Definitions & Etymology:
1a : of or relating to time as opposed to eternityb : of or relating to earthly lifec : lay or secular rather than clerical or sacred :
: the force within a person that is believed to give the body life, energy, and power
temporal (adj.) (temporary)
late 14c., “worldly, secular;” also “terrestrial, earthly; temporary, lasting only for a time,” from Old French temporal “earthly,” and directly from Latin temporalis “of time, denoting time; but for a time, temporary,” from tempus (genitive temporis) “time, season, moment, proper time or season,” from Proto-Italic *tempos- “stretch, measure,” which according to de Vaan is from PIE *temp-os “stretched,” from root *ten- “to stretch” (see tenet), the notion being “stretch of time.”
c. 1300, “of or concerning the spirit” (especially in religious aspects), from Old French spirituel, esperituel (12c.) or directly from a Medieval Latin ecclesiastical use of Latin spiritualis “of or pertaining to breath, breathing, wind, or air; pertaining to spirit,” from spiritus “of breathing, of the spirit”
Guénon, in the footsteps of many others, observes that history, like myth, constantly stages an opposition or rivalry between temporal and spiritual powers. In ancient India, this opposition placed the Brahmins and Kshatriyas, i.e., the priests and warriors, at odds. This opposition appears again in Celtic society with the symbolic rivalry of the boar and the bear (Merlin and Arthur in the tales of the Round Table). In medieval Europe, it forms the framework for the struggle between the Priesthood and the Empire. This struggle, Guénon writes, “invariably takes place in the same fashion: we see the warriors, the holders of temporal power, after initially submitting to spiritual authority, rise up against it and declare themselves independent of any higher power, or even seek to subordinate this authority which it had originally recognized as the legitimate keeper of power and convert it into a tool that serves their domination.”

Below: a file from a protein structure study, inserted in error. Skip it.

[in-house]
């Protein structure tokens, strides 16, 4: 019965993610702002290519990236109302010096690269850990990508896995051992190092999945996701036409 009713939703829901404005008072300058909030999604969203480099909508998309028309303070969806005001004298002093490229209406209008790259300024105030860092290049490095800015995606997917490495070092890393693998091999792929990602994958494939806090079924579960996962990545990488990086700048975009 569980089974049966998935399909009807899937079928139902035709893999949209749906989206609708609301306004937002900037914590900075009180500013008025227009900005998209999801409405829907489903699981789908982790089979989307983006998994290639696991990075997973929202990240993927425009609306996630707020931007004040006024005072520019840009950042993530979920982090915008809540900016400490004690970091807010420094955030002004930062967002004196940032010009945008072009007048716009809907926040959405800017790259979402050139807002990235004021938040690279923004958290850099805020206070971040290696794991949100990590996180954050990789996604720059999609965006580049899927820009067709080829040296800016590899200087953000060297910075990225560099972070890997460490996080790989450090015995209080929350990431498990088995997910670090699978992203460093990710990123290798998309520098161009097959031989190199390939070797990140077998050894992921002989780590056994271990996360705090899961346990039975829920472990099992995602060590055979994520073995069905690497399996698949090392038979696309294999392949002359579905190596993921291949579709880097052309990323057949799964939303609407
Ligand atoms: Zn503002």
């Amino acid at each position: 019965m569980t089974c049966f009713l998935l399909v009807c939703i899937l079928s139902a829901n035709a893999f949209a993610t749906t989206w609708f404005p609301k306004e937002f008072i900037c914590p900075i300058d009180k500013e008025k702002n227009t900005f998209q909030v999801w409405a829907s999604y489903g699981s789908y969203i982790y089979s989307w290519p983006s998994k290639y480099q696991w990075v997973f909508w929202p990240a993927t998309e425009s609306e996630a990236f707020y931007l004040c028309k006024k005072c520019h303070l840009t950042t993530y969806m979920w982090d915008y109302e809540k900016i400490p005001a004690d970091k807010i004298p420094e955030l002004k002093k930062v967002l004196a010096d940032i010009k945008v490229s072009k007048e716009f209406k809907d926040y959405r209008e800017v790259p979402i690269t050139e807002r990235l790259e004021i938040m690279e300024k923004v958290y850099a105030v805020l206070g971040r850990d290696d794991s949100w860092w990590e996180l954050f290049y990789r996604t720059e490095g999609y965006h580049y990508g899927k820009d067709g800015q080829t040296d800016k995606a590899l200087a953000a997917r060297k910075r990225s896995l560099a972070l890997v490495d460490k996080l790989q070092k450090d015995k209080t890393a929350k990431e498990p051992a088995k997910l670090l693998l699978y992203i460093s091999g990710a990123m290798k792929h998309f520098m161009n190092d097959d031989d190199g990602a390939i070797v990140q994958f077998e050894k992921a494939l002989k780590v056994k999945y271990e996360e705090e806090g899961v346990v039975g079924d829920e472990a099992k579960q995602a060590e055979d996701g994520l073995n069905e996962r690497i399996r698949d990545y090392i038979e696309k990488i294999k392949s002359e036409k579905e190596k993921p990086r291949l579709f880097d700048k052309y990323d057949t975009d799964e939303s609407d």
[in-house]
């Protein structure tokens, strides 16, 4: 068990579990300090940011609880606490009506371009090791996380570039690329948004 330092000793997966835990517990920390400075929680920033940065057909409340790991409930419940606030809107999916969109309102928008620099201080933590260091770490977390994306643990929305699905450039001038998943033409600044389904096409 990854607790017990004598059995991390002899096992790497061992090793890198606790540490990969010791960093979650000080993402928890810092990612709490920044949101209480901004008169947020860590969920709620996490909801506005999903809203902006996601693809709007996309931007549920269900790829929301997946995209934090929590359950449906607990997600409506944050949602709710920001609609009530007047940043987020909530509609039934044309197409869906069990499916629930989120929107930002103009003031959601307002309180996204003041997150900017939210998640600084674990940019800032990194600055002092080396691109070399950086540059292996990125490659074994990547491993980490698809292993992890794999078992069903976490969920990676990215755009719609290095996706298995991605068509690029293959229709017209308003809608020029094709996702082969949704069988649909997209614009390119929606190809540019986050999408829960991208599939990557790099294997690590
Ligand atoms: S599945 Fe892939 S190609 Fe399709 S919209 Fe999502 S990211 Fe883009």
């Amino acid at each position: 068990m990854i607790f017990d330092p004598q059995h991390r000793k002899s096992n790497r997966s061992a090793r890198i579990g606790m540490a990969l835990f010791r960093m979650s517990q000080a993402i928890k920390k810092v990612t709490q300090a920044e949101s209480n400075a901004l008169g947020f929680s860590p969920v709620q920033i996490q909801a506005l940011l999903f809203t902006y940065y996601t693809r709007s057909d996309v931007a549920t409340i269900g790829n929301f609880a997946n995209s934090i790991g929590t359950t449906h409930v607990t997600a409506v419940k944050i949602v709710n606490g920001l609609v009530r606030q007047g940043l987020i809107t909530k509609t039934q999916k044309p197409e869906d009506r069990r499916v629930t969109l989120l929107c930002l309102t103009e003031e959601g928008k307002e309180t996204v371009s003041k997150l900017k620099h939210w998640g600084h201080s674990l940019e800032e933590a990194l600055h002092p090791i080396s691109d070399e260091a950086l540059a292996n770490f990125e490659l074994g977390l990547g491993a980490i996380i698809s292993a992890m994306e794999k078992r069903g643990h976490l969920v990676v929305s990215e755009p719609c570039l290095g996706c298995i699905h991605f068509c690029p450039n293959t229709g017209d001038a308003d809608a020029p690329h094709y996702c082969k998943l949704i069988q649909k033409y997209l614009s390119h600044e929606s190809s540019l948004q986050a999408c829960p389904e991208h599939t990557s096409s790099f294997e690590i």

By the term “spiritual authority,” Guénon does not mean simple religious authority. With respect to the royal function, symbolized by the scales and the sword, which includes martial and military activity but also administrative, judicial, and governmental activity, spiritual authority can be defined as what appears first and foremost as “knowledge of principles, free of any contingent application.” This gives the priesthood the essential function of “the preservation and transmission of the traditional doctrine, in which all regular social organization finds its fundamental principles”—and it is this doctrine that possesses a literally sacred character. Between spiritual and temporal there is thus the same distance that separates authority and power; whereas the latter manifest externally, with recourse to external means, the former is by essence internal and only asserts itself on its own.
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